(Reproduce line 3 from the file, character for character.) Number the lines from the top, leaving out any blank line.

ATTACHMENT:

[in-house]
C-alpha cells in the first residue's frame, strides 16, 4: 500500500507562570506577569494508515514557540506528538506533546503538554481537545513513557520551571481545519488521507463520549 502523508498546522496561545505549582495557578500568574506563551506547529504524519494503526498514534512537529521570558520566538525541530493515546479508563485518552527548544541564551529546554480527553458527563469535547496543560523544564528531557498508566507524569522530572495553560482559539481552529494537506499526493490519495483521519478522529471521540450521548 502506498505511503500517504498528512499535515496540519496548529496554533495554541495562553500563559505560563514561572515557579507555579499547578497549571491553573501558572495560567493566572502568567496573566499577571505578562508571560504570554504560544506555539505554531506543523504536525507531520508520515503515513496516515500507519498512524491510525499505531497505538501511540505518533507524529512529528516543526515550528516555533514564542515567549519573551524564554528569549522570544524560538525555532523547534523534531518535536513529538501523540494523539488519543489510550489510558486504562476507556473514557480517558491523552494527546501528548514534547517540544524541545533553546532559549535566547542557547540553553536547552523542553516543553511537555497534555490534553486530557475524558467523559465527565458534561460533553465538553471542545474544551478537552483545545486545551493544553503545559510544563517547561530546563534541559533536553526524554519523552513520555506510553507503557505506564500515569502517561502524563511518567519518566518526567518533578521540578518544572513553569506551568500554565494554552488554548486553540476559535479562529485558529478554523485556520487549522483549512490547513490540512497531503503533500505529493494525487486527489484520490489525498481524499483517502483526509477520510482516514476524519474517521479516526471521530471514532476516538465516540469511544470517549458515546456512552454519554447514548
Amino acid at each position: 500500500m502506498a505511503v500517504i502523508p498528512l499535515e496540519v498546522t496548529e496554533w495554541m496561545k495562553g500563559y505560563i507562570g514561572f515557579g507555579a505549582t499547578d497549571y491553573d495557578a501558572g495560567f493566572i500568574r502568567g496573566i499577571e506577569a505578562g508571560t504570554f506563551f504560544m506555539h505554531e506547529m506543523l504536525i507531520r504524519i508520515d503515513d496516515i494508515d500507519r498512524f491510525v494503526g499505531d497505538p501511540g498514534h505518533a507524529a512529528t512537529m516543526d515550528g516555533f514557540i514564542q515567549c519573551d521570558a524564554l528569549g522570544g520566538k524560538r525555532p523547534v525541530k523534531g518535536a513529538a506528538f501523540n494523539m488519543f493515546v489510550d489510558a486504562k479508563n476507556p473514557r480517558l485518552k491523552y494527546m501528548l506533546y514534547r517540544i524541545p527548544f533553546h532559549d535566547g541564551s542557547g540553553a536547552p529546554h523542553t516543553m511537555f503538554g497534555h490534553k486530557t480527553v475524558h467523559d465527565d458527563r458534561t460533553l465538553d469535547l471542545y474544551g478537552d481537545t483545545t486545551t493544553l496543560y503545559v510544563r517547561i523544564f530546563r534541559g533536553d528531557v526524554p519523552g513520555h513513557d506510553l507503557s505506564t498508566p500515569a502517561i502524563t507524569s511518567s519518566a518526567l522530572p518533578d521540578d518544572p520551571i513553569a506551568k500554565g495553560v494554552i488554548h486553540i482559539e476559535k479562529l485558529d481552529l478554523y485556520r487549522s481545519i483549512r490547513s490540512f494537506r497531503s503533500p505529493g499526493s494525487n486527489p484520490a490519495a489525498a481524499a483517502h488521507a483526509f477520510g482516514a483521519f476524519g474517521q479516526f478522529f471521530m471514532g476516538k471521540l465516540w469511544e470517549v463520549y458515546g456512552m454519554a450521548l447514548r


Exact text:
Amino acid at each position: 500500500m502506498a505511503v500517504i502523508p498528512l499535515e496540519v498546522t496548529e496554533w495554541m496561545k495562553g500563559y505560563i507562570g514561572f515557579g507555579a505549582t499547578d497549571y491553573d495557578a501558572g495560567f493566572i500568574r502568567g496573566i499577571e506577569a505578562g508571560t504570554f506563551f504560544m506555539h505554531e506547529m506543523l504536525i507531520r504524519i508520515d503515513d496516515i494508515d500507519r498512524f491510525v494503526g499505531d497505538p501511540g498514534h505518533a507524529a512529528t512537529m516543526d515550528g516555533f514557540i514564542q515567549c519573551d521570558a524564554l528569549g522570544g520566538k524560538r525555532p523547534v525541530k523534531g518535536a513529538a506528538f501523540n494523539m488519543f493515546v489510550d489510558a486504562k479508563n476507556p473514557r480517558l485518552k491523552y494527546m501528548l506533546y514534547r517540544i524541545p527548544f533553546h532559549d535566547g541564551s542557547g540553553a536547552p529546554h523542553t516543553m511537555f503538554g497534555h490534553k486530557t480527553v475524558h467523559d465527565d458527563r458534561t460533553l465538553d469535547l471542545y474544551g478537552d481537545t483545545t486545551t493544553l496543560y503545559v510544563r517547561i523544564f530546563r534541559g533536553d528531557v526524554p519523552g513520555h513513557d506510553l507503557s505506564t498508566p500515569a502517561i502524563t507524569s511518567s519518566a518526567l522530572p518533578d521540578d518544572p520551571i513553569a506551568k500554565g495553560v494554552i488554548h486553540i482559539e476559535k479562529l485558529d481552529l478554523y485556520r487549522s481545519i483549512r490547513s490540512f494537506r497531503s503533500p505529493g499526493s494525487n486527489p484520490a490519495a489525498a481524499a483517502h488521507a483526509f477520510g482516514a483521519f476524519g474517521q479516526f478522529f471521530m471514532g476516538k471521540l465516540w469511544e470517549v463520549y458515546g456512552m454519554a450521548l447514548r